In 1981, Steve Martin tried to drastically change his image and Herbert Ross tried to reinvent the musical for a new sensibility. The film was Pennies from Heaven, and it was a box-office flop. A few critics sang its praises, including Pauline Kael, but by and large it was dismissed. Newly released on DVD, this brilliant movie that was so far ahead of its time can perhaps finally find an audience.
British television writer and novelist Dennis Potter (The Singing Detective) had a long, successful career starting in the 1960s, and one of his biggest accomplishments was the 1978 BBC miniseries Pennies from Heaven, starring Bob Hoskins (also now available on DVD). It tells the story of a sheet-music salesman in 1930s Britain who dreams of living out the lyrics of the songs he peddles. This rich fantasy life is contrasted sharply with the darkness of his real life. Potter pared down and adapted his own eight-hour teleplay into a film screenplay, shifting the setting to Depression-era Chicago, which caught the attention of Herbert Ross (The Goodbye Girl). Steve Martin, fresh from mega success as a stand-up comic playing to rock-and-roll-size crowds and distilling that wild and crazy persona into The Jerk (1979), signed on to play the dark and complicated lead. Bernadette Peters and Jessica Harper (Phantom of the Paradise, Suspiria) would co-star, with Christopher Walken in film-stealing support.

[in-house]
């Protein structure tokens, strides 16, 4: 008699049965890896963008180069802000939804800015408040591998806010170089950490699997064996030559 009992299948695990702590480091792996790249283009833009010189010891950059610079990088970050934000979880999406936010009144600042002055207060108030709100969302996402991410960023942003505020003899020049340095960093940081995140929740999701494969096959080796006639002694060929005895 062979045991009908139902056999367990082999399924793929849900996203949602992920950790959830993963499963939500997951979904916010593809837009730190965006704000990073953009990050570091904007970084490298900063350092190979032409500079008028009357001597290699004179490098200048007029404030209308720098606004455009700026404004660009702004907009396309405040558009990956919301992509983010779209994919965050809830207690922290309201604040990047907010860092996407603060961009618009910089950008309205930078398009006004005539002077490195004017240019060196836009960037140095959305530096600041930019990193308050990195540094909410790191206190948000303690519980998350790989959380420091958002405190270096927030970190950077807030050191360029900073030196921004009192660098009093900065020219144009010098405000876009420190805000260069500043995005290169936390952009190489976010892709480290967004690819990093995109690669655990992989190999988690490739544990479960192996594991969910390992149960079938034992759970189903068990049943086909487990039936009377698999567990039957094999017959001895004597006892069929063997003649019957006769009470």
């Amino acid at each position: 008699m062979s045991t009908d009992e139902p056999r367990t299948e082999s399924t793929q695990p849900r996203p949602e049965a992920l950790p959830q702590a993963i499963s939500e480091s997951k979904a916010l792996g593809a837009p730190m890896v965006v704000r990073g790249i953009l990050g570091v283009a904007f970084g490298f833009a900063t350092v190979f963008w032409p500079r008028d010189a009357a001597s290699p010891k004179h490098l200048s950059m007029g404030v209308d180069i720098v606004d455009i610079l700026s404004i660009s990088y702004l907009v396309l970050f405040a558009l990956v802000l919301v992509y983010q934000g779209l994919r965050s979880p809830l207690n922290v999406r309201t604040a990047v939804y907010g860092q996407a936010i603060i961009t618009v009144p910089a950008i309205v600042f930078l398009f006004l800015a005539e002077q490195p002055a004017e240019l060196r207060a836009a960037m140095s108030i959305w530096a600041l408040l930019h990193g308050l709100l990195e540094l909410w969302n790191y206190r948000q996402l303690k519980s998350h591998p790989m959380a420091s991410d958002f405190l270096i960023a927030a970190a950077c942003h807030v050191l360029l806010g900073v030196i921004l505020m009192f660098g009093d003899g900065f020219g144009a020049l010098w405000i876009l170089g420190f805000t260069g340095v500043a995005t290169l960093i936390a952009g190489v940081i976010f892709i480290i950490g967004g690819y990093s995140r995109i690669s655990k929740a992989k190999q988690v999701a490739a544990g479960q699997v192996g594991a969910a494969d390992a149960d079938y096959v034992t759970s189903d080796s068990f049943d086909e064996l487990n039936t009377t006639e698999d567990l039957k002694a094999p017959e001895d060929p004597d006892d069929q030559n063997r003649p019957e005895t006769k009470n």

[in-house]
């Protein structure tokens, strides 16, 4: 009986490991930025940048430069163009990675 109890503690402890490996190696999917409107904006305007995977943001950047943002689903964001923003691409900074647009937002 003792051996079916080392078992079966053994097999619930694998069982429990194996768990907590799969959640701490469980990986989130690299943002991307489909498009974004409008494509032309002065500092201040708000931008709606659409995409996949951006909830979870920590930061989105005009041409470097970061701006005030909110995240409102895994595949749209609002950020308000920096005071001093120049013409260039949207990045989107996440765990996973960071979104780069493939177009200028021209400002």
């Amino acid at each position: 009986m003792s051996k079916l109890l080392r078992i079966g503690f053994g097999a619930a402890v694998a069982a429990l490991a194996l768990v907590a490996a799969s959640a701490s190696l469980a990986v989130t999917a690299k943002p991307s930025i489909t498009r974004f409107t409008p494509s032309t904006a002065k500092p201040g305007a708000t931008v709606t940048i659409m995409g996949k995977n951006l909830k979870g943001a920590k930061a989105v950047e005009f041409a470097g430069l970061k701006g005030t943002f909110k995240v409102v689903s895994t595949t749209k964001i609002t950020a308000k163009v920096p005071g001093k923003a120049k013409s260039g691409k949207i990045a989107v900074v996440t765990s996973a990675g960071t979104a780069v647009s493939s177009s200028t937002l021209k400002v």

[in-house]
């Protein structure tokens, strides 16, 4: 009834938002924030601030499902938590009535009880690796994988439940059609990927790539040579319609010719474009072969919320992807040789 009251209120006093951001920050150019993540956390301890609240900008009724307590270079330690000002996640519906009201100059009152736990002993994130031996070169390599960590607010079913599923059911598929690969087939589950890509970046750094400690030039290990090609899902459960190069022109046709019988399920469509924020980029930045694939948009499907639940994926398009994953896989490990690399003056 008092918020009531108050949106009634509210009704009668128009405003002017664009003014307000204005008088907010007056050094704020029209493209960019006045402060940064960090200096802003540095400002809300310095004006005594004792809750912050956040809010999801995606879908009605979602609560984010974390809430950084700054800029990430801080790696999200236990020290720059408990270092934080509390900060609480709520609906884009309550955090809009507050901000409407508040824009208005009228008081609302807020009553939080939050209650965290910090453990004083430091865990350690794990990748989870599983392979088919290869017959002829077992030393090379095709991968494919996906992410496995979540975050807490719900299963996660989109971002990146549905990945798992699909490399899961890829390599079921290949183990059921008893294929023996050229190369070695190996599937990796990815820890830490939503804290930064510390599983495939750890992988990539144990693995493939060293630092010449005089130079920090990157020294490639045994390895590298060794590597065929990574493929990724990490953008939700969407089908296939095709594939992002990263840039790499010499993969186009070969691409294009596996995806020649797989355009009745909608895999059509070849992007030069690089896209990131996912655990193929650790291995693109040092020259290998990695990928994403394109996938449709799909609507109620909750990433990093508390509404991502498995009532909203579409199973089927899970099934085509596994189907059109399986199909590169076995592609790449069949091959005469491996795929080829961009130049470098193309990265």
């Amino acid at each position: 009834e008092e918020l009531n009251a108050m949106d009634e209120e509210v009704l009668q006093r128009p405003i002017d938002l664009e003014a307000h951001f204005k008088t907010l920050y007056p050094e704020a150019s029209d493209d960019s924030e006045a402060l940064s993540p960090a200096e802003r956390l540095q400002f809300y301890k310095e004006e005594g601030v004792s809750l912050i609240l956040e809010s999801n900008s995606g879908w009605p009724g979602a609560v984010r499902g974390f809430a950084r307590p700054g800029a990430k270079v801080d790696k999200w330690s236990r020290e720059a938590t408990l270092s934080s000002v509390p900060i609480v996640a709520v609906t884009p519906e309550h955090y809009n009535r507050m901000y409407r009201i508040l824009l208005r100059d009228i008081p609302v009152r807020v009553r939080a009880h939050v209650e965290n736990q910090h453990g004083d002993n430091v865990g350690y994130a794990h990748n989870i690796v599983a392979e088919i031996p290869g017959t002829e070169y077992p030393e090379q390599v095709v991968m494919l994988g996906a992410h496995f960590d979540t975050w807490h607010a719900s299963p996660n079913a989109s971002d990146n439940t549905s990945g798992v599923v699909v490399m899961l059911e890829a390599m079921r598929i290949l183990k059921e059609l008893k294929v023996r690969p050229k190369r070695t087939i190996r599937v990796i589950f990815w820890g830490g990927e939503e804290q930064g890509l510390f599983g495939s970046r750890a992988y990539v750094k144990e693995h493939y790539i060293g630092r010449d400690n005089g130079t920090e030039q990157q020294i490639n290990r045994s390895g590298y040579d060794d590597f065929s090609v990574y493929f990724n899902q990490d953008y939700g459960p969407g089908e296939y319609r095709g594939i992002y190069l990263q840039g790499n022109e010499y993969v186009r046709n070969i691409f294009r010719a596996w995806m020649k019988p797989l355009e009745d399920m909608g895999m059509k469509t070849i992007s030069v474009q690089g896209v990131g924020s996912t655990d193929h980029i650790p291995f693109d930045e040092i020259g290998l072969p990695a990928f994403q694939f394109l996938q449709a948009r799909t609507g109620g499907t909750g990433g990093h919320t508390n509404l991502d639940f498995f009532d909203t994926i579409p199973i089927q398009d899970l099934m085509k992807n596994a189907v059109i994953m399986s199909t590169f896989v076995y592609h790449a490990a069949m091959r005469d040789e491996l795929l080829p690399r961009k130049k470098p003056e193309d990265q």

Pennies from Heaven is the musical as psychotic episode. The numbers, often elaborate set pieces of which Busby Berkeley would have been proud, are delusions that have zero to do with reality. Martin's Arthur is a bizarre and almost irredeemably amoral man who creates a pretend morality in the music he loves and envisions. He claims to be a pure romantic dreamer, but his selfish and hurtful actions tell otherwise. It's a brilliant concept, and works even better as a movie than as a TV project (though make no mistake, the BBC version is also spectacular). Many of the film's references are to the otherworlds created by cinema, worlds that millions flocked to during the Depression in order to delude themselves into a fantasy for part of an evening. As Fred Astaire was floating across screens in top hat and tails, most of the audience was wondering if they could find steady work. So in one of Heaven's best sequences when Martin and Peters actually enter Follow the Fleet, the circle is complete and Arthur's fantasy blends with the larger fantasy. The look of the film is fantastic, with two basic palettes: the glitz of Hollywood and the dim of Edward Hopper (several of his paintings are brought to life, including Nighthawks).
Dark and ironic eye-candy, this is Herbert Ross' masterpiece, waiting to be rediscovered.